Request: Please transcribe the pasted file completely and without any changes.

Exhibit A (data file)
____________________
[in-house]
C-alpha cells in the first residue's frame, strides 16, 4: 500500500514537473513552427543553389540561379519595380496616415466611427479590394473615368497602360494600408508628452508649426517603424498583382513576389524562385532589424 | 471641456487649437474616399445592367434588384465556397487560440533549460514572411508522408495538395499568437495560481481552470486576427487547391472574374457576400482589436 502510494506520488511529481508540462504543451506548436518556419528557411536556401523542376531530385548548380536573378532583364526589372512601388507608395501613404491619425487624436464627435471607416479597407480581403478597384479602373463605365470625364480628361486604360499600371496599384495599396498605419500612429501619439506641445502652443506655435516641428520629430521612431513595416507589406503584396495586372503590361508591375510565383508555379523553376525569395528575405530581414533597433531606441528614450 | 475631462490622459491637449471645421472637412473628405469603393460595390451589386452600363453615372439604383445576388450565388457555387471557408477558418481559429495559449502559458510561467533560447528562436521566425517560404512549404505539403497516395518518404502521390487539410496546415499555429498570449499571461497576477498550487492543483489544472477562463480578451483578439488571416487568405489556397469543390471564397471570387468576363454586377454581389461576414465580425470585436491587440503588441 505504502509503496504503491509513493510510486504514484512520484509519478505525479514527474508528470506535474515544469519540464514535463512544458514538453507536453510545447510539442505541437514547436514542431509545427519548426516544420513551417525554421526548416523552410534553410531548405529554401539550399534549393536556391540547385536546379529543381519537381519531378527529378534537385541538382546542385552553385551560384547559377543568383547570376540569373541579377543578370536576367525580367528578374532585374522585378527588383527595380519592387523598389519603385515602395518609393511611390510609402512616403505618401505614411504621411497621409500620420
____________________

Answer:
[in-house]
C-alpha cells in the first residue's frame, strides 16, 4: 500500500514537473513552427543553389540561379519595380496616415466611427479590394473615368497602360494600408508628452508649426517603424498583382513576389524562385532589424 | 471641456487649437474616399445592367434588384465556397487560440533549460514572411508522408495538395499568437495560481481552470486576427487547391472574374457576400482589436 502510494506520488511529481508540462504543451506548436518556419528557411536556401523542376531530385548548380536573378532583364526589372512601388507608395501613404491619425487624436464627435471607416479597407480581403478597384479602373463605365470625364480628361486604360499600371496599384495599396498605419500612429501619439506641445502652443506655435516641428520629430521612431513595416507589406503584396495586372503590361508591375510565383508555379523553376525569395528575405530581414533597433531606441528614450 | 475631462490622459491637449471645421472637412473628405469603393460595390451589386452600363453615372439604383445576388450565388457555387471557408477558418481559429495559449502559458510561467533560447528562436521566425517560404512549404505539403497516395518518404502521390487539410496546415499555429498570449499571461497576477498550487492543483489544472477562463480578451483578439488571416487568405489556397469543390471564397471570387468576363454586377454581389461576414465580425470585436491587440503588441 505504502509503496504503491509513493510510486504514484512520484509519478505525479514527474508528470506535474515544469519540464514535463512544458514538453507536453510545447510539442505541437514547436514542431509545427519548426516544420513551417525554421526548416523552410534553410531548405529554401539550399534549393536556391540547385536546379529543381519537381519531378527529378534537385541538382546542385552553385551560384547559377543568383547570376540569373541579377543578370536576367525580367528578374532585374522585378527588383527595380519592387523598389519603385515602395518609393511611390510609402512616403505618401505614411504621411497621409500620420